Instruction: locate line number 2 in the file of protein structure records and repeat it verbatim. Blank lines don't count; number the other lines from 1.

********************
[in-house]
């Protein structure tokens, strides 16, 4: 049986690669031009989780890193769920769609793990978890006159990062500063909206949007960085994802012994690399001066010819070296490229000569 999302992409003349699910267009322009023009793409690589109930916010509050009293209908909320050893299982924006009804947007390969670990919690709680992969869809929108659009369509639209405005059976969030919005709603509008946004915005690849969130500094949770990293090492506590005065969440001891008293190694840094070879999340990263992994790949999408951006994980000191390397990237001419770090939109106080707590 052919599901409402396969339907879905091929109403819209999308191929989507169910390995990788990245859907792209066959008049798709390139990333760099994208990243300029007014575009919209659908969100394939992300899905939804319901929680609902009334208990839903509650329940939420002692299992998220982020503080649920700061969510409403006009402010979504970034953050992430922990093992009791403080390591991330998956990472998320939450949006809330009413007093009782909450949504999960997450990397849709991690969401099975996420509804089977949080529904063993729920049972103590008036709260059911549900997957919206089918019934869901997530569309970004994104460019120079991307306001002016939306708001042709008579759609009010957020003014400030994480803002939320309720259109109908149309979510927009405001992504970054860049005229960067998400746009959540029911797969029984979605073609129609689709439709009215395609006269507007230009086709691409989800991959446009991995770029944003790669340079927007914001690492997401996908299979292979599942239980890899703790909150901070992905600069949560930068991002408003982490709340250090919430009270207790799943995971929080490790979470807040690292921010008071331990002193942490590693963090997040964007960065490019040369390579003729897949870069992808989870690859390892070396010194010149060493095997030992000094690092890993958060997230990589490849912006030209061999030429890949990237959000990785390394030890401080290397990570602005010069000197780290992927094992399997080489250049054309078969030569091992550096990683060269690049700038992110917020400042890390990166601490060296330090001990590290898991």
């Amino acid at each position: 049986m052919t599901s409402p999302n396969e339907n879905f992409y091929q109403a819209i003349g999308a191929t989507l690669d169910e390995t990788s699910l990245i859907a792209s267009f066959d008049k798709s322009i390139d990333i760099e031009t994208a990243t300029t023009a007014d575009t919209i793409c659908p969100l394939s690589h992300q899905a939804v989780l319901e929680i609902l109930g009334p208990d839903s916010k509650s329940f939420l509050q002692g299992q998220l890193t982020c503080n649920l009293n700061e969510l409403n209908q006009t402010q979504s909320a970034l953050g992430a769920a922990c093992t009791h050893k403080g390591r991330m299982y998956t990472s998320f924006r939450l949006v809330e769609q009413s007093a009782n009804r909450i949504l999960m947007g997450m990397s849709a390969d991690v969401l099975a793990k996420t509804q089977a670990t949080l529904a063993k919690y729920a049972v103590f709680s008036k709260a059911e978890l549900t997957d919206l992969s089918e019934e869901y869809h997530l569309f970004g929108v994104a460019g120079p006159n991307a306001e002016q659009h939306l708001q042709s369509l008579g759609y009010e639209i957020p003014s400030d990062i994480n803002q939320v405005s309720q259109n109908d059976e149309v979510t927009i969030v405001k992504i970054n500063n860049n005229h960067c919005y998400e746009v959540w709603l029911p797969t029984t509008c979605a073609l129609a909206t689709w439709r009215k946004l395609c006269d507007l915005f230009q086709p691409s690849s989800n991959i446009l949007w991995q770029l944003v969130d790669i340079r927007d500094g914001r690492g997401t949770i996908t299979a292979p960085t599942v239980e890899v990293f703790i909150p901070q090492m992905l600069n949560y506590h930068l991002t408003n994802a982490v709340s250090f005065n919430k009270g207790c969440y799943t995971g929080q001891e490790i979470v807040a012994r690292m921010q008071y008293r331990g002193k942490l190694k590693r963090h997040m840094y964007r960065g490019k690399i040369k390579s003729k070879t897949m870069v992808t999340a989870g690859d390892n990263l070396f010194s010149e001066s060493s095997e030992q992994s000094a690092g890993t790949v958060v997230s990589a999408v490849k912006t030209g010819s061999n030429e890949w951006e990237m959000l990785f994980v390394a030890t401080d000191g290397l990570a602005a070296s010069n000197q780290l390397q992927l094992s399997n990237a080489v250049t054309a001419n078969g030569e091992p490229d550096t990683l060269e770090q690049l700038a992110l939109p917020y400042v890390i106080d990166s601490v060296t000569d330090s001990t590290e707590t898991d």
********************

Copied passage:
């Protein structure tokens, strides 16, 4: 049986690669031009989780890193769920769609793990978890006159990062500063909206949007960085994802012994690399001066010819070296490229000569 999302992409003349699910267009322009023009793409690589109930916010509050009293209908909320050893299982924006009804947007390969670990919690709680992969869809929108659009369509639209405005059976969030919005709603509008946004915005690849969130500094949770990293090492506590005065969440001891008293190694840094070879999340990263992994790949999408951006994980000191390397990237001419770090939109106080707590 052919599901409402396969339907879905091929109403819209999308191929989507169910390995990788990245859907792209066959008049798709390139990333760099994208990243300029007014575009919209659908969100394939992300899905939804319901929680609902009334208990839903509650329940939420002692299992998220982020503080649920700061969510409403006009402010979504970034953050992430922990093992009791403080390591991330998956990472998320939450949006809330009413007093009782909450949504999960997450990397849709991690969401099975996420509804089977949080529904063993729920049972103590008036709260059911549900997957919206089918019934869901997530569309970004994104460019120079991307306001002016939306708001042709008579759609009010957020003014400030994480803002939320309720259109109908149309979510927009405001992504970054860049005229960067998400746009959540029911797969029984979605073609129609689709439709009215395609006269507007230009086709691409989800991959446009991995770029944003790669340079927007914001690492997401996908299979292979599942239980890899703790909150901070992905600069949560930068991002408003982490709340250090919430009270207790799943995971929080490790979470807040690292921010008071331990002193942490590693963090997040964007960065490019040369390579003729897949870069992808989870690859390892070396010194010149060493095997030992000094690092890993958060997230990589490849912006030209061999030429890949990237959000990785390394030890401080290397990570602005010069000197780290992927094992399997080489250049054309078969030569091992550096990683060269690049700038992110917020400042890390990166601490060296330090001990590290898991």